In personalised medicine, the idea is to match each patient with the right treatment … but how do we know whether that treatment will work? In this third blog in our ‘rapidly-evolving areas of research’ series, we look at the area of preclinical testing and how it is being used to help predict treatment response in children with cancer.
When it comes to treating kids with cancer, many see personalised medicine (or ‘precision medicine’, as it is more often called by doctors and scientists) as the key to improving survival, as well as improving quality of life for survivors. The basic premise that this approach is based on is that every child’s cancer is unique. For each child to get the best possible outcome, they need the ‘right’ therapy – the one that is best matched to their cancer.
Finding out what’s driving the cancer
To match treatments to individual patients, we need to analyse each child’s cancer at a molecular level – often referred to as ‘genetic testing’ or ‘genomic profiling’. The object here is to try to find any specific genetic changes or alterations that may be driving the cancer’s growth, so we know how best to target it. The results of this analysis can then be used to provide treatment recommendations to the child’s oncologist.
A great example of this approach is the Zero Childhood Cancer Program (ZERO) – Australia’s first precision medicine program for kids with cancer, jointly led by Children’s Cancer Institute and Kids Cancer Centre at Sydney Children’s Hospital, Randwick.
Identifying potential therapies
If a child’s cancer has been analysed and genetic alterations likely to be driving its growth have been identified, an additional step that can be taken in many cases is to test the cancer against different drugs to see how it responds. This involves developing laboratory models using the patient’s own cancer cells, then using these models to test potential therapies against.
There are two main types of preclinical testing: in vitro and in vivo.
In vitro drug testing
For in vitro drug testing, the patient’s cancer cells are grown (cultured) in the lab on plastic dishes. The cells are then tested against a large number of different anticancer drugs – a process known as high-throughput drug screening, or HTS.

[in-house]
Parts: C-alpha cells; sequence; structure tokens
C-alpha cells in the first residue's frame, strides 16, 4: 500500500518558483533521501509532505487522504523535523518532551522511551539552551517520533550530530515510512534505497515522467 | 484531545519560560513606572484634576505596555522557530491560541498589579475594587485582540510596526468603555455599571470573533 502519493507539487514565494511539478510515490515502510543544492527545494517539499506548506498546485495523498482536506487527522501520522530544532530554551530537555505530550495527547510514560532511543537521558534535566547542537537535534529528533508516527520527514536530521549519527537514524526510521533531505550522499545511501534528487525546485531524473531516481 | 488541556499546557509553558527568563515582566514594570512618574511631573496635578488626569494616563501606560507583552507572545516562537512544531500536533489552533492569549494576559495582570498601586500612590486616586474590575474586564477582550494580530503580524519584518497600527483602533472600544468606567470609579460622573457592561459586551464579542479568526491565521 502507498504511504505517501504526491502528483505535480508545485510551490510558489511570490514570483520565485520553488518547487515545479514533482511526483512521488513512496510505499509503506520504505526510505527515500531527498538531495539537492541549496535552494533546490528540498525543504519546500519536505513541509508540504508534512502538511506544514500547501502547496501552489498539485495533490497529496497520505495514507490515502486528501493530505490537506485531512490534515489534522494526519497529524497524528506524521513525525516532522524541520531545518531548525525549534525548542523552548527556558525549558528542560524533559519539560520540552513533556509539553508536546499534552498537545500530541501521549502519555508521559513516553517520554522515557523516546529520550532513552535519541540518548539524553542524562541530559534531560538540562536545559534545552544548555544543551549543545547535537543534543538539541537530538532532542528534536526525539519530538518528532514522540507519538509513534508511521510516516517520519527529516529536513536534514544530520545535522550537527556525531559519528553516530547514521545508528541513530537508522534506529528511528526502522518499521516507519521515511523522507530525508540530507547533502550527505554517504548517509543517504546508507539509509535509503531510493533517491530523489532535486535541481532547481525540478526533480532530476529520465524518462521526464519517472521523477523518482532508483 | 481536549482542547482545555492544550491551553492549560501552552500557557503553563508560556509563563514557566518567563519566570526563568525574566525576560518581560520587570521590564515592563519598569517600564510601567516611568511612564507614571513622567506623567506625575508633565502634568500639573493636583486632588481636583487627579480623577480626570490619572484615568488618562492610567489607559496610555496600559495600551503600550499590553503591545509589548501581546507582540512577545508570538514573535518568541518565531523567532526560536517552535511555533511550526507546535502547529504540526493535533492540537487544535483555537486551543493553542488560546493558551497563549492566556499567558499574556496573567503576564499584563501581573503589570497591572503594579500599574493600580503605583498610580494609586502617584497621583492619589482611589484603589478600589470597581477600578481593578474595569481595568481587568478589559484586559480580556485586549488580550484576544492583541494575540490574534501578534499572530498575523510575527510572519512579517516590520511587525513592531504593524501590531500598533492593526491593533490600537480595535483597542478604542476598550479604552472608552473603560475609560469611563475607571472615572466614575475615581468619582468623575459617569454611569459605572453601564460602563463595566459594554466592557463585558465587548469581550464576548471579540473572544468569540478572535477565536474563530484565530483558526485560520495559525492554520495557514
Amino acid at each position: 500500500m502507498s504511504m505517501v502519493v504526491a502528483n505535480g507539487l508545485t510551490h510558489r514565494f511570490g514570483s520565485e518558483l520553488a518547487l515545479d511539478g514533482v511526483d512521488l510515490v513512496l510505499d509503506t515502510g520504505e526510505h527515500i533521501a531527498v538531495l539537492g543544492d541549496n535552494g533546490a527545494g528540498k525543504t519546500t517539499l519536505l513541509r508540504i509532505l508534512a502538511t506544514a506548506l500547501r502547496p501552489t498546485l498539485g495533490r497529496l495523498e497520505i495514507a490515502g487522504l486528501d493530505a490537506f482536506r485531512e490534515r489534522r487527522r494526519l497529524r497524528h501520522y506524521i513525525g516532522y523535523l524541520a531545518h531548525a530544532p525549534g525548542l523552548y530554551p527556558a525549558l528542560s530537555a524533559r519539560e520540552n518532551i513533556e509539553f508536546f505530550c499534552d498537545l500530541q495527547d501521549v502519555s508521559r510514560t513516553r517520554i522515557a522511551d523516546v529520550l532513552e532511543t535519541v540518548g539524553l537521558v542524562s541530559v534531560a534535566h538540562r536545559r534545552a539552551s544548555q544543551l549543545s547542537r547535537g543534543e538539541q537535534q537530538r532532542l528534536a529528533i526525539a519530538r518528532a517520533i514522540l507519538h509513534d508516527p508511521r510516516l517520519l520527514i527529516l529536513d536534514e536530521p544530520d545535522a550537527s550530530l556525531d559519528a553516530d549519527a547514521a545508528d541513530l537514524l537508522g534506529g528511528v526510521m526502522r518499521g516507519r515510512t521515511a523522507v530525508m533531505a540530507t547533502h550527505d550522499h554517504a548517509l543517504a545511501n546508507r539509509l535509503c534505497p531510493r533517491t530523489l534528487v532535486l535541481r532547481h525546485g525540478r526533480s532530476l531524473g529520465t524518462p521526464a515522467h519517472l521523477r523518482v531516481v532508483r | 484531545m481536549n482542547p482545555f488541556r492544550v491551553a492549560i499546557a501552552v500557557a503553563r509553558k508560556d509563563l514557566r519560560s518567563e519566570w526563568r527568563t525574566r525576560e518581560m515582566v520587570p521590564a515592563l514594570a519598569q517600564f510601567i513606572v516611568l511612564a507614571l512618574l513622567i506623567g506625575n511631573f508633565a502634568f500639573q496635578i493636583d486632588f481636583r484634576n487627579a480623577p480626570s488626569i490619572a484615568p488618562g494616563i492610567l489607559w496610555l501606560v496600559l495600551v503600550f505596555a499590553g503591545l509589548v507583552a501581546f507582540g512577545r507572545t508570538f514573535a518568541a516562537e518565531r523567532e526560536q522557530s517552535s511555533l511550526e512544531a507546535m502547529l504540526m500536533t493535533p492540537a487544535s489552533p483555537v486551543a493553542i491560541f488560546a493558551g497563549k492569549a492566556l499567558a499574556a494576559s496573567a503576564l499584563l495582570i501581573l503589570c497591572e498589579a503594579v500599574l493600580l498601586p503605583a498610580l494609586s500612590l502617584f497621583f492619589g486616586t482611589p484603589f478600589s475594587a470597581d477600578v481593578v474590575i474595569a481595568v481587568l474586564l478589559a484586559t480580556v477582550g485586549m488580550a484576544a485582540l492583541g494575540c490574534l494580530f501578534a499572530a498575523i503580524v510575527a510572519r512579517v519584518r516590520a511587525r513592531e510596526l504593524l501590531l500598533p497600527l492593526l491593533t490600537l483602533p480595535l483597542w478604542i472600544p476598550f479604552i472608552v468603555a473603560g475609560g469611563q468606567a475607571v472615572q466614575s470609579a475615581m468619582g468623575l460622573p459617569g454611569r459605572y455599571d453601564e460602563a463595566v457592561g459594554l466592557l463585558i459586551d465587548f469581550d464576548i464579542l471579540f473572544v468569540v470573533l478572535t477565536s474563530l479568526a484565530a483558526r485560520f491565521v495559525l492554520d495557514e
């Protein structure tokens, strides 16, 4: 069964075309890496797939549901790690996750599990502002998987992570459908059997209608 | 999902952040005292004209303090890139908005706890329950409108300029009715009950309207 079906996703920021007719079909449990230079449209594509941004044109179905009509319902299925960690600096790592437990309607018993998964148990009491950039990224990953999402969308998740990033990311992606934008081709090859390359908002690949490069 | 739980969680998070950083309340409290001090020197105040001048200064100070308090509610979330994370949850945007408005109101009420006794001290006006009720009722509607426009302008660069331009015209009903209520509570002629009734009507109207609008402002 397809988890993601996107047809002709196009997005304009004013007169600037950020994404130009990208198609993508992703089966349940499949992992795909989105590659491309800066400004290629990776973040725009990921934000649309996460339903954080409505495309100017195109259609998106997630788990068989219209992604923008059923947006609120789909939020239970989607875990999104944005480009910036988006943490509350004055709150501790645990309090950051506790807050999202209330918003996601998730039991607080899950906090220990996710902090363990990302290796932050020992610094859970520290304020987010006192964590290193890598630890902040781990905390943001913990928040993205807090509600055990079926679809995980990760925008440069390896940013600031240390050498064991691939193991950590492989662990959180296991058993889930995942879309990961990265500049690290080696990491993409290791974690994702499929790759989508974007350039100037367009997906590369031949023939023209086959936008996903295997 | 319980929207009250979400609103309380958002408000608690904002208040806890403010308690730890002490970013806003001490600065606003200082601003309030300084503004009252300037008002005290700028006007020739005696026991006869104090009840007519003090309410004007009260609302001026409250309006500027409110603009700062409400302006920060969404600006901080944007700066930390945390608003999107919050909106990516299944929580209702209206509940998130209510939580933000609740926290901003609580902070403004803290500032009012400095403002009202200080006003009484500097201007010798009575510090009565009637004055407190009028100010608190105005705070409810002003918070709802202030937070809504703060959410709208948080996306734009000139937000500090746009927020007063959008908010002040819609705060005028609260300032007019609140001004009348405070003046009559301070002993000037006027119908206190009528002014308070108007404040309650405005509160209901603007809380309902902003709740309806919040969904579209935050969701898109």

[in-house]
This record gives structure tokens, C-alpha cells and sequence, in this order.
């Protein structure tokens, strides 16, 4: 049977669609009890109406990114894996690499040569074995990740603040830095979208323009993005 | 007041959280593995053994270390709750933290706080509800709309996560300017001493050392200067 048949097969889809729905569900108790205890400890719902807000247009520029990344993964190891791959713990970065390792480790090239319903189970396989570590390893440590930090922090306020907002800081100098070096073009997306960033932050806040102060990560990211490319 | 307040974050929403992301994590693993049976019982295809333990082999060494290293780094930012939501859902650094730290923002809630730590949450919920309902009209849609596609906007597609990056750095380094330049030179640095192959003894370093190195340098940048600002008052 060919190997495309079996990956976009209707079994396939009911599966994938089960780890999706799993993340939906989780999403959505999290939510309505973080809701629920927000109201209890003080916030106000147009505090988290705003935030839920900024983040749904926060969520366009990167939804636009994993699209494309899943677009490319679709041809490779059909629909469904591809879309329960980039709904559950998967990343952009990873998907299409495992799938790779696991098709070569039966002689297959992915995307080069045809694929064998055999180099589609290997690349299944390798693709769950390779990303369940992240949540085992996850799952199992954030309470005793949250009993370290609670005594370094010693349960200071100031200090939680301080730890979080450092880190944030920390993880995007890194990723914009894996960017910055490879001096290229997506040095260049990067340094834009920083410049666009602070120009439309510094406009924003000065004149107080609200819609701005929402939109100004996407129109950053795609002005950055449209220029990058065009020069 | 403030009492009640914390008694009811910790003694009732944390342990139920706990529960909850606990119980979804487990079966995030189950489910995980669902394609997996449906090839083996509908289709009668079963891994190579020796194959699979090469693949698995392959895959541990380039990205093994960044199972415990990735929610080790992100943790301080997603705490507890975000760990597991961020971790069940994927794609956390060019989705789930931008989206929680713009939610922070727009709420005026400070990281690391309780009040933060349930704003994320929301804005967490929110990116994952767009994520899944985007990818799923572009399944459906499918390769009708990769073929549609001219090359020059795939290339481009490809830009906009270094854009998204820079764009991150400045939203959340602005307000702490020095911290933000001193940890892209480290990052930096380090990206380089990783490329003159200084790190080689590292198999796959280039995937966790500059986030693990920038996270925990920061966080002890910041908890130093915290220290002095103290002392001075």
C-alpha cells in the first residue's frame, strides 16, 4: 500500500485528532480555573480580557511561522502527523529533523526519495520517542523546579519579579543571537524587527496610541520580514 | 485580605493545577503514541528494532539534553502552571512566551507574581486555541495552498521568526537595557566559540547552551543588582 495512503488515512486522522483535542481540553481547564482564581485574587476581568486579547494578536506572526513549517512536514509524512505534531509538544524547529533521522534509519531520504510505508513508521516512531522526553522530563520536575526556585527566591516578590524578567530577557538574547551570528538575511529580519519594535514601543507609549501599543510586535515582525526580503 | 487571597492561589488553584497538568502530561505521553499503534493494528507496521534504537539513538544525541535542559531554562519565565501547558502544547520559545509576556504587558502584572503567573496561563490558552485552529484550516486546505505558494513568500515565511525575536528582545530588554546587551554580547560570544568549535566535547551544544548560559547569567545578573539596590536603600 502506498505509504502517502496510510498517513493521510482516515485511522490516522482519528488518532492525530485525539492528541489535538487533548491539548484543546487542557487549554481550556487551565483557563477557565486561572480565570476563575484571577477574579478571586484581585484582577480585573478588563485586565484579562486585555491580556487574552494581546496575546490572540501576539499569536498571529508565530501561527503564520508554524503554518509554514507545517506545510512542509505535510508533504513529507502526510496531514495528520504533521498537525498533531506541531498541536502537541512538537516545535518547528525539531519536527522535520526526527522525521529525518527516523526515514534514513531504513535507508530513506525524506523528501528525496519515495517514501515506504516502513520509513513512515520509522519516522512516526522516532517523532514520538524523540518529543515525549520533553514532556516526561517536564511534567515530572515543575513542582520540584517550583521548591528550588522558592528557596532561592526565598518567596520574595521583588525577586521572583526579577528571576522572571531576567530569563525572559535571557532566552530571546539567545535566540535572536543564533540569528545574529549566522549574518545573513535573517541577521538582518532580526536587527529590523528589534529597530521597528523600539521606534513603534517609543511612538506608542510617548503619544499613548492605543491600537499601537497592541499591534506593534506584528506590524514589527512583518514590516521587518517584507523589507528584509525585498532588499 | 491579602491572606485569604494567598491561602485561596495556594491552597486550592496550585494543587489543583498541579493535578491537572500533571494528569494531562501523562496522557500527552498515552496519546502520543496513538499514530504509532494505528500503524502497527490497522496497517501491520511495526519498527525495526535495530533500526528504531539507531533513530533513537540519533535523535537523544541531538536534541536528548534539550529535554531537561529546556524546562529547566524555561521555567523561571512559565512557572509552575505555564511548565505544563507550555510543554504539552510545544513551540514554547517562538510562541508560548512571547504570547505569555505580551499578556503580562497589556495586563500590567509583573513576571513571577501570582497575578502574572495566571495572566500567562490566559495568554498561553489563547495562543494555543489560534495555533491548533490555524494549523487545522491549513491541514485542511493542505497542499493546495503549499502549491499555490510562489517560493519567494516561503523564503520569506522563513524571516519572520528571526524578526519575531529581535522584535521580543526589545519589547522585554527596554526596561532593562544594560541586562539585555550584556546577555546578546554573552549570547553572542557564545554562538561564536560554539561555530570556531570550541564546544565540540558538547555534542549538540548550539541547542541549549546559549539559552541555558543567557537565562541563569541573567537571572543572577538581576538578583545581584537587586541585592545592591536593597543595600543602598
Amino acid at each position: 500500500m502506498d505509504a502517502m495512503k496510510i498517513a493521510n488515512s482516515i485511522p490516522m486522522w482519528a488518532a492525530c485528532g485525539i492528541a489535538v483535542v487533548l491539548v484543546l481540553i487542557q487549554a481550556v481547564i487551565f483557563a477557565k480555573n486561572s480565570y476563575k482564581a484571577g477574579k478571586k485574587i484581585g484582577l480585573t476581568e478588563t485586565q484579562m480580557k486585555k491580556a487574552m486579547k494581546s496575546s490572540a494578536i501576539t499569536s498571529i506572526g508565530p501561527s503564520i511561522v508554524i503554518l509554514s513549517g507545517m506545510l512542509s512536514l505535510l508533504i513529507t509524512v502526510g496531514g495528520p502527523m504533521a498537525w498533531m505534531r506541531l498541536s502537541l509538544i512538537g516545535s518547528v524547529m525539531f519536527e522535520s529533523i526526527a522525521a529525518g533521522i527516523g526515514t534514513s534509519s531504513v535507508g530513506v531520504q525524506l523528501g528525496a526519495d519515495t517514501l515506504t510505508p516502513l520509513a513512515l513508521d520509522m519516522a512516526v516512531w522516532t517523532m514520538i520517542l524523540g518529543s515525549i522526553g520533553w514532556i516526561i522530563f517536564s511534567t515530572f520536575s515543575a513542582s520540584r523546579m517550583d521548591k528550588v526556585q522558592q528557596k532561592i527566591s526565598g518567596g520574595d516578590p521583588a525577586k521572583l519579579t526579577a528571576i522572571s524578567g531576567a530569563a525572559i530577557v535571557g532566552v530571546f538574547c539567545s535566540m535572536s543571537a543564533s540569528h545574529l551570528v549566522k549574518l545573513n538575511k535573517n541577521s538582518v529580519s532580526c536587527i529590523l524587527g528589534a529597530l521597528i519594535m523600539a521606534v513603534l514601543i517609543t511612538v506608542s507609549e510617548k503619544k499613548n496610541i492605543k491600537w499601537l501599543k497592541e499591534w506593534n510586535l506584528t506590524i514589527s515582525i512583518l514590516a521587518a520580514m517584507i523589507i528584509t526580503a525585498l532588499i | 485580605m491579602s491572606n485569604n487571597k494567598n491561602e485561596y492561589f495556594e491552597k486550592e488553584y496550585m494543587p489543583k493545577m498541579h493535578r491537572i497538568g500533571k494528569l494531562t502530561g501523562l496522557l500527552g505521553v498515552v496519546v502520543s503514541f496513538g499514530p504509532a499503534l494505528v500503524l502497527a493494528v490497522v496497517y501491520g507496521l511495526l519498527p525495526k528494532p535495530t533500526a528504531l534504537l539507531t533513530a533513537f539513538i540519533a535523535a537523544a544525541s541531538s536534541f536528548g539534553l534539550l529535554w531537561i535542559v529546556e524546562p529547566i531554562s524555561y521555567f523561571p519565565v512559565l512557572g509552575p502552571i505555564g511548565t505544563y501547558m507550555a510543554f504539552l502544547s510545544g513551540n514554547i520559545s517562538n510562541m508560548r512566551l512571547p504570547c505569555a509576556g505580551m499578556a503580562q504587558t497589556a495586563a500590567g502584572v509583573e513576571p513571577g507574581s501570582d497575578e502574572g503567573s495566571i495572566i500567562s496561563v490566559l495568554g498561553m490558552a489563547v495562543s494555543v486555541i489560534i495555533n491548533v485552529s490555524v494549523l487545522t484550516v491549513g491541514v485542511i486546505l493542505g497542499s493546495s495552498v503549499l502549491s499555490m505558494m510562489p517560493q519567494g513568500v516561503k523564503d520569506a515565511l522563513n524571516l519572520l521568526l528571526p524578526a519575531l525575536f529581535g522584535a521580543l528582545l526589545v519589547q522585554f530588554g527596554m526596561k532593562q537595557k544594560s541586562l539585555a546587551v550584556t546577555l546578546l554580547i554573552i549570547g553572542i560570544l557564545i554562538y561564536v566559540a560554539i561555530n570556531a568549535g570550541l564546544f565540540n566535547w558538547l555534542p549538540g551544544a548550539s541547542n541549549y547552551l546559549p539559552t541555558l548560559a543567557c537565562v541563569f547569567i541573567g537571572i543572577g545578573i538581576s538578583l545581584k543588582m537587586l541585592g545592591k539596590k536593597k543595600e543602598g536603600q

In the case of ZERO, this screening is done in our Drug Discovery Centre, using cutting-edge automation equipment and technology and an advanced data management system. As well as testing individual drugs (single agents) against a child’s cancer, HTS can also be used to test different combinations of drugs (combination therapy) to see which are most effective.
In vivo drug testing
For in vivo testing, the patient’s cancer cells are grown in specially bred mice to generate living models known as patient-derived xenografts (PDXs) or avatars. Closely mimicking cancer in children, these living models of disease allow us to carry out clinically relevant experimental work without directly involving children.
Research shows true value
The results showed, firstly, that preclinical testing can provide a good indication of whether a child is likely to respond to a particular treatment or not – in some cases reinforcing the results of genetic testing, and in other cases showing that the treatment suggested by genetic testing is likely to be ineffective. Secondly, they showed that preclinical testing can reveal additional drug sensitivities, leading to more treatment options being identified for a child.
“We were surprised to find that preclinical testing, in many instances, proved even more accurate than molecular analysis in predicting patient response to the recommended therapy,” said Professor Glenn Marshall AM, Clinical Lead of ZERO and co-senior author on the paper. “Adding preclinical testing can therefore not only provide independent proof of drug efficacy suggested by molecular analyses, but also help avoid the use of ineffective treatments.”
While we have more work to do, what we have seen so far shows that preclinical modelling can be a very useful tool to help match treatments to patients. Short of actually testing potential therapies in a child, this type of modelling provides the best chance of accurately predicting treatment response. And ultimately, that will translate into better outcomes for kids with cancer.